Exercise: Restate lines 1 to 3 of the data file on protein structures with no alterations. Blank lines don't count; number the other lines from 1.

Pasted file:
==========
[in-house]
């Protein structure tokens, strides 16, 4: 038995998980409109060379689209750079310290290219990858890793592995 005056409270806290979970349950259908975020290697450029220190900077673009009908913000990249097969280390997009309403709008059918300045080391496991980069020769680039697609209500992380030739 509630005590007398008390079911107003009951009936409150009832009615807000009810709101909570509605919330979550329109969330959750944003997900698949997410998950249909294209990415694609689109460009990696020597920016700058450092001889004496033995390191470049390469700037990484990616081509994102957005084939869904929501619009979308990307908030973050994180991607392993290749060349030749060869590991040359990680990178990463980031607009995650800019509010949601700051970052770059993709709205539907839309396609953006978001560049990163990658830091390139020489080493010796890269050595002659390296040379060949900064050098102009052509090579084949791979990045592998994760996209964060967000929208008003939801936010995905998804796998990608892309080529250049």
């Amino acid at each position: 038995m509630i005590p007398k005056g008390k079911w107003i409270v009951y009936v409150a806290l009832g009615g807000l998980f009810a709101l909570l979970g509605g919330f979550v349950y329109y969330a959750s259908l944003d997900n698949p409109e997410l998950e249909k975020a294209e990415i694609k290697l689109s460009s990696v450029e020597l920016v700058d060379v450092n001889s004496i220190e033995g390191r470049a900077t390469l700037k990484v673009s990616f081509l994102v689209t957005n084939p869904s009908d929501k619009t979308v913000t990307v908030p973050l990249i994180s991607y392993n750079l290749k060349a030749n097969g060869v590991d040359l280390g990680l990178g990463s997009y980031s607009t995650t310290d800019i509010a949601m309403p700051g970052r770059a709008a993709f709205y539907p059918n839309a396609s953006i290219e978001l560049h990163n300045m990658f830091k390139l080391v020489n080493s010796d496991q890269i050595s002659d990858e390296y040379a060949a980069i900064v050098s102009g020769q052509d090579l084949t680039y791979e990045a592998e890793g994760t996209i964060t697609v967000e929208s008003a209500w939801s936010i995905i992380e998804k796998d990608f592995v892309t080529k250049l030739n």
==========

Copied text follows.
[in-house]
């Protein structure tokens, strides 16, 4: 038995998980409109060379689209750079310290290219990858890793592995 005056409270806290979970349950259908975020290697450029220190900077673009009908913000990249097969280390997009309403709008059918300045080391496991980069020769680039697609209500992380030739 509630005590007398008390079911107003009951009936409150009832009615807000009810709101909570509605919330979550329109969330959750944003997900698949997410998950249909294209990415694609689109460009990696020597920016700058450092001889004496033995390191470049390469700037990484990616081509994102957005084939869904929501619009979308990307908030973050994180991607392993290749060349030749060869590991040359990680990178990463980031607009995650800019509010949601700051970052770059993709709205539907839309396609953006978001560049990163990658830091390139020489080493010796890269050595002659390296040379060949900064050098102009052509090579084949791979990045592998994760996209964060967000929208008003939801936010995905998804796998990608892309080529250049």
């Amino acid at each position: 038995m509630i005590p007398k005056g008390k079911w107003i409270v009951y009936v409150a806290l009832g009615g807000l998980f009810a709101l909570l979970g509605g919330f979550v349950y329109y969330a959750s259908l944003d997900n698949p409109e997410l998950e249909k975020a294209e990415i694609k290697l689109s460009s990696v450029e020597l920016v700058d060379v450092n001889s004496i220190e033995g390191r470049a900077t390469l700037k990484v673009s990616f081509l994102v689209t957005n084939p869904s009908d929501k619009t979308v913000t990307v908030p973050l990249i994180s991607y392993n750079l290749k060349a030749n097969g060869v590991d040359l280390g990680l990178g990463s997009y980031s607009t995650t310290d800019i509010a949601m309403p700051g970052r770059a709008a993709f709205y539907p059918n839309a396609s953006i290219e978001l560049h990163n300045m990658f830091k390139l080391v020489n080493s010796d496991q890269i050595s002659d990858e390296y040379a060949a980069i900064v050098s102009g020769q052509d090579l084949t680039y791979e990045a592998e890793g994760t996209i964060t697609v967000e929208s008003a209500w939801s936010i995905i992380e998804k796998d990608f592995v892309t080529k250049l030739n």